Some 800 police officers in Quito joined the protest, which appeared to have arisen spontaneously. The number of participants outside the capital was unclear. Ecuador has 40,000 police officers.

Correa called the unrest “an attempted coup” spurred by his opponents in remarks to reporters at the police hospital, where he at one point was hooked to an intravenous drip. “They’re practically holding the president captive,” he said.

The insurgent police surrounding the hospital fought with Correa supporters, and Miguel Carvajal, the security minister, told reporters that one person was killed and six injured. He provided no details.

Correa later told state TV from the hospital that “I’m leaving here as president or as a corpse, but I’m not losing my dignity.”

Correa’s leftist ally, Venezuela’s President Hugo Chavez, claimed earlier that the Ecuadorean leader was “in danger of being killed.” Ecuador’s foreign minister, Ricardo Patino, said at one point that insurgents were trying to enter the hospital through the roof.

“They are trying to oust President Correa,” Chavez said via Twitter.That claim was echoed by Cuba while the Organization of American States’ secretary-general, Miguel Insulza, called the situation “a coup d’etat in the making.”

The United States didn’t go that far.

“We urge all Ecuadorians to come together and to work within the framework of Ecuador’s democratic institutions to reach a rapid and peaceful restoration of order,” U.S. Secretary of State Hillary Rodham Clinton said in a statement.

Ecuador’s ambassador to the OAS, Maria Isabel Salvador, alleged involvement by “opposition politicians with military backgrounds and police ties.” She did not name names.

Correa’s main political opponent, Mayor Jaime Nebot of Guayaquil, called a news conference to denounce the revolt. “No problem should be resolved with violence and disrespect for the constitution and the law,” he said.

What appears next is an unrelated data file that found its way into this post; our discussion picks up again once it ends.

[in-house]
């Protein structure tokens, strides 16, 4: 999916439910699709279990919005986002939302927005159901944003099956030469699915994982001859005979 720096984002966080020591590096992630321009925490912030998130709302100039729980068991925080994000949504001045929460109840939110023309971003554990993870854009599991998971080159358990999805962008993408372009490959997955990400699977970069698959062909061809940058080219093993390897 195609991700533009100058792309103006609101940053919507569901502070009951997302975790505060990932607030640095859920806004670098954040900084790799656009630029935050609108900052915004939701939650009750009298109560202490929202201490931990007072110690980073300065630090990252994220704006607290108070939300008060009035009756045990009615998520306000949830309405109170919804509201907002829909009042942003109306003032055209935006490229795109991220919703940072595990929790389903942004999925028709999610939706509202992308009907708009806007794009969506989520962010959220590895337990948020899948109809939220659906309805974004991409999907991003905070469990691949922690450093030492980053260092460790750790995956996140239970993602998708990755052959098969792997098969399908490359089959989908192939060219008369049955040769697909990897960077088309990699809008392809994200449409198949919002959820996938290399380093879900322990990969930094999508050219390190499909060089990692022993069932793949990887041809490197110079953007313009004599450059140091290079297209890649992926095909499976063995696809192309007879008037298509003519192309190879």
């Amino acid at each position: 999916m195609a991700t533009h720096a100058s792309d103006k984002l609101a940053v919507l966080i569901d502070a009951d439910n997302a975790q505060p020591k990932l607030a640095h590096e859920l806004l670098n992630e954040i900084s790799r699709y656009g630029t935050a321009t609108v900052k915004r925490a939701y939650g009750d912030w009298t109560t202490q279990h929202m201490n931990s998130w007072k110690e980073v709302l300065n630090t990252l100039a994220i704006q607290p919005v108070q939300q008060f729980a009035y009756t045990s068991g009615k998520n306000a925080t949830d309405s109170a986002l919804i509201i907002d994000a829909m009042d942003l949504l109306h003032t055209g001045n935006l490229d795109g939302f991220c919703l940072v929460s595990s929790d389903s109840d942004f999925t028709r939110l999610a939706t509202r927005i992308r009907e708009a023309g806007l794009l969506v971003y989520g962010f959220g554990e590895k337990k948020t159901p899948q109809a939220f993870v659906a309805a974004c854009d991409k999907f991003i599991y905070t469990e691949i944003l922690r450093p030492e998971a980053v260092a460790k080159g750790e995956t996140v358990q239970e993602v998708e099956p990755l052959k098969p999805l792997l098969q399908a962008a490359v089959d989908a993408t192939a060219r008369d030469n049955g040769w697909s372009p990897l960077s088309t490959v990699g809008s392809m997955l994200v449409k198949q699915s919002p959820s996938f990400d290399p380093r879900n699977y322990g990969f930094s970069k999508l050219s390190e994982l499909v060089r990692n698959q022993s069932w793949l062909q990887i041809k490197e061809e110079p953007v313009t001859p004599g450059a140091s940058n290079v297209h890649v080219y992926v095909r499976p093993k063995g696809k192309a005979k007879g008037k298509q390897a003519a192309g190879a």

The striking police were angered by a law passed by Congress on Wednesday that would end the practice of giving members of Ecuador’s military and police medals and bonuses with each promotion. It would also extend from five to seven years the usual period required for a subsequent promotion.

“They are a bunch of ungrateful bandits,” Correa said of the protesters after they set upon him.

He said the new law “is removing bonus payments and decorations from the entire public sector … to prevent abuses of state money. We know the Ecuadorean people support us in all this.”

The U.S. Embassy issued a message warning U.S. citizens “of a “nationwide strike by all levels of police, including military police.” It warned them to “stay in their homes or current location, if safe.”

The president’s policy coordination minister, Doris Soliz, asked Ecuadoreans to be calm and support the government.

“This is an act of indiscipline that is going to be controlled. It is being controlled,” she said.

Air force troops shut down Quito’s Mariscal Sucre airport as the protests began Thursday morning. Dozens of flights were canceled and it was unclear when international service would be restored to the Quito, Guayaquil and Manta airports.

The head of Ecuador’s civil aviation authority, Fernando Guerrero, said in a statement that international operations were suspended at the latter two airports “due to the lack of immigration and counternarcotics personnel.”

Associated Press photographer Dolores Ochoa in Quito and AP writers Gonzalo Solano in Quito, Luis Alonso Lugo in Washington, Frank Bajak in Bogota, Colombia, Fabiola Sanchez in Caracas, Venezuela, and Carla Salazar in Lima, Peru, contributed to this report.